Fan Logic: Air flow, blades, venting....


Awl --
Curious as to "fan logic".
I notice that in, say, kitchen hoods, central A/C air handlers, squirrel cage blowers are almost always used. btw, does "blower" imply the squirrel cage config? I will use "SC blower" visavis traditional blade-type "fan".
The SC blowers in A/C seem to be most often single large squirrel cages, whilst the sc blowers in kitchen hoods seem to be smaller dual cages, on either side of a double-shaft motor.
SC blowers seem to be super-efficient air movers. I scavenged two good-sized ones from a Lennox system, the cage about 1 foot long by 1 foot dia, and just turning it gently by *hand* delivers quite a forceful breeze -- which surprises even the mechanically savvy I demonstrate this to.
Otoh, blade-type fans are used in "boosters" in hvac duct, window/minisplit A/C's, central A/C condensers, roof mushrooms/wholehouse fans.
What governs the choice, and why? Ito of raw cfm's per $ or per "unit size" (in cu in), is one style inherently superior to another?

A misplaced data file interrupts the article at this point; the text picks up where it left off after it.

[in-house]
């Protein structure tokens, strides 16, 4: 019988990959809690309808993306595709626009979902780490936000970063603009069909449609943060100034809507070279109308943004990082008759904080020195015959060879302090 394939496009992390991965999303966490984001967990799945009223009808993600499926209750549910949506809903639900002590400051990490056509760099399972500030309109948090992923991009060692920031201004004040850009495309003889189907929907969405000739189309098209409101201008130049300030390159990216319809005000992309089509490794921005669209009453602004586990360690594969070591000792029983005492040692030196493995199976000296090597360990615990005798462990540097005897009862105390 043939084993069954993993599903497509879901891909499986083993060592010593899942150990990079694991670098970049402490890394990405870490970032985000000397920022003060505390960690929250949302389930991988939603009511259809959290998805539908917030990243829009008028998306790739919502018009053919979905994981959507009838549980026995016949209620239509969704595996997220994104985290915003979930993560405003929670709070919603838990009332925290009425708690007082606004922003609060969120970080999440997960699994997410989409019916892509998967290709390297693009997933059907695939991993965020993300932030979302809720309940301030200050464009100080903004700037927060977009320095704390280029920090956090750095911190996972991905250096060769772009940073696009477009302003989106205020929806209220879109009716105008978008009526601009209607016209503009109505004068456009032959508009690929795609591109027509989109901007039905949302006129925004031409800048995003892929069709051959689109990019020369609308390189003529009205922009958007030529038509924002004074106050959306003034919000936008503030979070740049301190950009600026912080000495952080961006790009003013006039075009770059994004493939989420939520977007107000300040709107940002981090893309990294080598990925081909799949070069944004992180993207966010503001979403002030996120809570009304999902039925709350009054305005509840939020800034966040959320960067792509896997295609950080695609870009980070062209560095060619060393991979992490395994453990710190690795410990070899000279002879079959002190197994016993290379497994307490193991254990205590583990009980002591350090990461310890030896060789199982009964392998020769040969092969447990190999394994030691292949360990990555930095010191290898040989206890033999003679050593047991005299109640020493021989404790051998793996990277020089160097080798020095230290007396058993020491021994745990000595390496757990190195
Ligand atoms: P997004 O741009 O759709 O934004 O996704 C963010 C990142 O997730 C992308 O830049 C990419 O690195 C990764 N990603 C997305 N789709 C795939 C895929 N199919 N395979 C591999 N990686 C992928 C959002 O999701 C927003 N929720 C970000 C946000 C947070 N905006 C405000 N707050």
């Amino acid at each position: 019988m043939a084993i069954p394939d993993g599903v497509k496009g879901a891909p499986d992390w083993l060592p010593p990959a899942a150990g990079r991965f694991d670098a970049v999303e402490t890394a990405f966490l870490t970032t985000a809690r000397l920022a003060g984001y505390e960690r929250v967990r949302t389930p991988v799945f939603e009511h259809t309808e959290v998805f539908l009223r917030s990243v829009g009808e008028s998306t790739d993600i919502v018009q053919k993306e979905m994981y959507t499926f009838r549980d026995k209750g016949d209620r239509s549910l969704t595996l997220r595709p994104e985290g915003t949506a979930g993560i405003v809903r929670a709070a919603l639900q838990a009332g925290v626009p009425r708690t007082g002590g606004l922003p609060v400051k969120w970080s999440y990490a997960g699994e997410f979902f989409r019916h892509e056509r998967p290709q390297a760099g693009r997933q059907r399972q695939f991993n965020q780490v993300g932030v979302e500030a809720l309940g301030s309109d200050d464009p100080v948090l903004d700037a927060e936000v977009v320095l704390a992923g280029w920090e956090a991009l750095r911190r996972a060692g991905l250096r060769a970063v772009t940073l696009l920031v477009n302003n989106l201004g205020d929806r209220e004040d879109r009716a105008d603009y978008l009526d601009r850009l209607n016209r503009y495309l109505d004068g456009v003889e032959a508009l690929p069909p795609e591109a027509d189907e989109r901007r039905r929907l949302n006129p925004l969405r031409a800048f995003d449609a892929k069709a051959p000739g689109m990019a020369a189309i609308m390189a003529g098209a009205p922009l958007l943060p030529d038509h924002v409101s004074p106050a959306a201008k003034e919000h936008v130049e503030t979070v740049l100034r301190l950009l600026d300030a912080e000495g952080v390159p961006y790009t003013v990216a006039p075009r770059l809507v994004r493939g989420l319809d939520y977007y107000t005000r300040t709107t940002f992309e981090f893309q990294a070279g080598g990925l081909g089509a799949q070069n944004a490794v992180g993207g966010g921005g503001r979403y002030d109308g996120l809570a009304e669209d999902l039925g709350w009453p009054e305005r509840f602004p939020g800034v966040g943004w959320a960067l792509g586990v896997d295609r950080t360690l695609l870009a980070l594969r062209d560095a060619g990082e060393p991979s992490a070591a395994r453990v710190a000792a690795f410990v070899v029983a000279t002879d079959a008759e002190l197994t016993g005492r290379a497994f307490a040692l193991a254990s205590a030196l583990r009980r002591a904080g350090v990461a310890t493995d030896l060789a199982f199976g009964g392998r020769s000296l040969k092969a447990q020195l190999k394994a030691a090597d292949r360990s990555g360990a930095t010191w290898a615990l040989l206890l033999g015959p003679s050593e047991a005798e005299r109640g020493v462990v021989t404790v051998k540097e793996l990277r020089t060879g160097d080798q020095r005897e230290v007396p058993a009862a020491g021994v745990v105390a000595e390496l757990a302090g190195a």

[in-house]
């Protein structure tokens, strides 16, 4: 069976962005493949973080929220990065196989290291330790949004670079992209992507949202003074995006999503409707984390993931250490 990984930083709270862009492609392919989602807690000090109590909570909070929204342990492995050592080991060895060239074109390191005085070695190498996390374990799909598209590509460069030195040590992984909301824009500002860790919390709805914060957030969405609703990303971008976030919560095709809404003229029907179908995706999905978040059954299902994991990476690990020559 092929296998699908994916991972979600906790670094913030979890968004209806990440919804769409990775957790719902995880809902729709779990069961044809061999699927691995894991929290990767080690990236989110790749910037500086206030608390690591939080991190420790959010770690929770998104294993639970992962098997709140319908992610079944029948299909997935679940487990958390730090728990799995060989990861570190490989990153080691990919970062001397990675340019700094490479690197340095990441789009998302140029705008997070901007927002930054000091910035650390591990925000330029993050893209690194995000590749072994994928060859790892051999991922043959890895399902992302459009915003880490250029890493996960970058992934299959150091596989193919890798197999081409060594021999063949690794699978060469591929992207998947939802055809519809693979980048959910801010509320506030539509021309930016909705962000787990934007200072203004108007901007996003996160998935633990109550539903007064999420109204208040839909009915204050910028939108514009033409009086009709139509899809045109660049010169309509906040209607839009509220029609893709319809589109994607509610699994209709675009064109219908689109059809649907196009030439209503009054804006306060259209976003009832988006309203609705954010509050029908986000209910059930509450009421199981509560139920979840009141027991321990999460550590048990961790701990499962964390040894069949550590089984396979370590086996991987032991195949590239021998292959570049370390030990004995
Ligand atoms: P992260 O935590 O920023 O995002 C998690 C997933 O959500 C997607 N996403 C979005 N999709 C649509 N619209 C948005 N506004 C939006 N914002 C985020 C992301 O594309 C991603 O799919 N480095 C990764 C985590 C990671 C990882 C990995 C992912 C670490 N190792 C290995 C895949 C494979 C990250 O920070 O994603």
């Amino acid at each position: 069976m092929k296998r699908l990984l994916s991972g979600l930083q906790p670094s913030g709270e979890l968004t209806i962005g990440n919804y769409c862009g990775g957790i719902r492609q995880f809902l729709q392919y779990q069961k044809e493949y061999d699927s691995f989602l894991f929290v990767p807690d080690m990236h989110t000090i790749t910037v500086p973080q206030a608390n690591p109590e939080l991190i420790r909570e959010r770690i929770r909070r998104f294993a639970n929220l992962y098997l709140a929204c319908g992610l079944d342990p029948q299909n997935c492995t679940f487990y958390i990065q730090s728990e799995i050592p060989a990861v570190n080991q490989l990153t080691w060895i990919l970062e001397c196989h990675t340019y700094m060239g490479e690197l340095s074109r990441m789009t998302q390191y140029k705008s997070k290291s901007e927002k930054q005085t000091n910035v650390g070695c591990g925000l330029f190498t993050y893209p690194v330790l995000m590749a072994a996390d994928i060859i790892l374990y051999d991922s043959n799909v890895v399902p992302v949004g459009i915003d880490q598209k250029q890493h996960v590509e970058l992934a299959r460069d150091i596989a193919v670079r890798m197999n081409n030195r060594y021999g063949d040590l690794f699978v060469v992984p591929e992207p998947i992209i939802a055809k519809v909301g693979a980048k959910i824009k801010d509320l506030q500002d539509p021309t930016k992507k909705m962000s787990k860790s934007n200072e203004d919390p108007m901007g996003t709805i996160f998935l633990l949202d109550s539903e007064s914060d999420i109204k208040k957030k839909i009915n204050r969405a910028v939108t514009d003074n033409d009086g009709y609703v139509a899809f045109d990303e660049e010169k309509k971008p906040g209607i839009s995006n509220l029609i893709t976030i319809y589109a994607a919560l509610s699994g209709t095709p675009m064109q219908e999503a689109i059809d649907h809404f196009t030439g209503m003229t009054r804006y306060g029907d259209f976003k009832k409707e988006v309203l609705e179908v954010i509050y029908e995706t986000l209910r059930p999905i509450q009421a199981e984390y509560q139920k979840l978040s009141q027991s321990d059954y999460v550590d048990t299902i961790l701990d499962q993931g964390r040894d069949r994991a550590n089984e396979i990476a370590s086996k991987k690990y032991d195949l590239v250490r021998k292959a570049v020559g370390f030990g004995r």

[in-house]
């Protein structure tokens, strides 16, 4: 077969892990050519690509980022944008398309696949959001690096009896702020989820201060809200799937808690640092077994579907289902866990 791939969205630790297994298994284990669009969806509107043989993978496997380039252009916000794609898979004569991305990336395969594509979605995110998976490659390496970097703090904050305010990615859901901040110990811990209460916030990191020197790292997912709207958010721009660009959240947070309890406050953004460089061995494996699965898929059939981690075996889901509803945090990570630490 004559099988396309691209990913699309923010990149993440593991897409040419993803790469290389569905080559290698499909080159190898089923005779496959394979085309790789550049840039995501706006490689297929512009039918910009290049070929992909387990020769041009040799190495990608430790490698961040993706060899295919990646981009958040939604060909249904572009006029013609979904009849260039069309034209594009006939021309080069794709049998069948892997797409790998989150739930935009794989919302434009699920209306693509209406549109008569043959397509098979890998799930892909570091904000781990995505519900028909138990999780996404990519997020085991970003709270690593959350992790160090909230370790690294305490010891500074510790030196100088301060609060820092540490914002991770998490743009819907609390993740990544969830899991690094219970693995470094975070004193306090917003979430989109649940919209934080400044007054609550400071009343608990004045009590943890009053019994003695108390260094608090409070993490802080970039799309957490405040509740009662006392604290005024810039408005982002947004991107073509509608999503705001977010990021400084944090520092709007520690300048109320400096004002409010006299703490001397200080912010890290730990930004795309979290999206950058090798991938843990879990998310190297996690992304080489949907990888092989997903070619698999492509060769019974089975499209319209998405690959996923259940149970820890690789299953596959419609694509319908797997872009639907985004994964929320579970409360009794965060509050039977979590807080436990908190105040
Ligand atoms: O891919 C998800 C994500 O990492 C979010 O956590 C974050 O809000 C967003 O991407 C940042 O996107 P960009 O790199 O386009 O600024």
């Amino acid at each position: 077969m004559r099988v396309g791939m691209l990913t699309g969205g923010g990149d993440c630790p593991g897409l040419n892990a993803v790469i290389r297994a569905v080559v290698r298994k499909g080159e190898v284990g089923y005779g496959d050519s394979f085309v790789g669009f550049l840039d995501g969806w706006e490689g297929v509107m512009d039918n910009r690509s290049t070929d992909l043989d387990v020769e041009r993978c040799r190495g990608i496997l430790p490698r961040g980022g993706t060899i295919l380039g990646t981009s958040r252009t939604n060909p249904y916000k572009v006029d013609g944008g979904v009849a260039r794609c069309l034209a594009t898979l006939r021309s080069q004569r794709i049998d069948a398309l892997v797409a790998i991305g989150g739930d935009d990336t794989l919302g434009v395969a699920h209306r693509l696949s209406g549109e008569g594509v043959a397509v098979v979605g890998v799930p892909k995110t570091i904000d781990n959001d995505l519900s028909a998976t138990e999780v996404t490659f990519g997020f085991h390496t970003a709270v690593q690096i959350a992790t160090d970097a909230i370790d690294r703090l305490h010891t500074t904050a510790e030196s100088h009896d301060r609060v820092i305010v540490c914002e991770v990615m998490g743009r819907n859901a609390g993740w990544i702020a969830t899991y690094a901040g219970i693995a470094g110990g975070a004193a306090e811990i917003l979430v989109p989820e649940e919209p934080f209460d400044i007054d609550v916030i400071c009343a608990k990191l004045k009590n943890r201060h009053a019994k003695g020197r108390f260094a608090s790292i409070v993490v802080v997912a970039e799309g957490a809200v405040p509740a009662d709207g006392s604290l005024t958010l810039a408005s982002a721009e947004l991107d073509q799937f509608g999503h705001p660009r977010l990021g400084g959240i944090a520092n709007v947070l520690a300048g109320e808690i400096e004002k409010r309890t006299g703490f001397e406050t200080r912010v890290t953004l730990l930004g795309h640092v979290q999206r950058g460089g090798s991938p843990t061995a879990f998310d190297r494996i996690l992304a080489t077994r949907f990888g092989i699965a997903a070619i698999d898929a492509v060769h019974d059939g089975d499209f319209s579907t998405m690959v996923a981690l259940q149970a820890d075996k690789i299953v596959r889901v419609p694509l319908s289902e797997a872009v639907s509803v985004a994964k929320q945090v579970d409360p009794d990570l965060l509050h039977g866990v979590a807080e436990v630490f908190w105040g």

The, uh, thrust of my Q is that I'm cobbling together a kitchen, and am dizzied by prices of venting hoods that I like (*easily* $2,000-4,000 and not super-fancy -- holy shit!!!), and am not particularly impressed with the few I'm able to turn on, noise-wise, flow-wise. Cosmetically, tho, they are super.
HD has a couple of decent-looking ones in the $400-500 range, but they are a little bulky.
In particular, the fact that the dual sc blowers are located *in* the hood-proper bulks many of the units up considerably, which in this application creates visual line-of-sight issues, due to proximity to an entrance door.
So, I could locate the sc blower right up at the exit vent near the ceiling, or, even better from a visual pov, use an in-line booster type fan. And then I would be able to use the old hood etc from the original set up, which everyone kind of likes anyway.
With an inline fan, I realize the motor itself serves as a flow obstacle, which in a 6" or so duct could be a considerable proportion -- which is not the case in say an outside A/C condenser, where the blades are easily 3 feet diameter..
Not to mention the grease/temp issues in a hood, but which I think could be made manageable by the right motor, filters, and periodic maintenance. I figger if I will occasionally have to clean the squirrel cage in a blower, cleaining the fan blades AND the motor in an in-line ditty isn't such a big deal.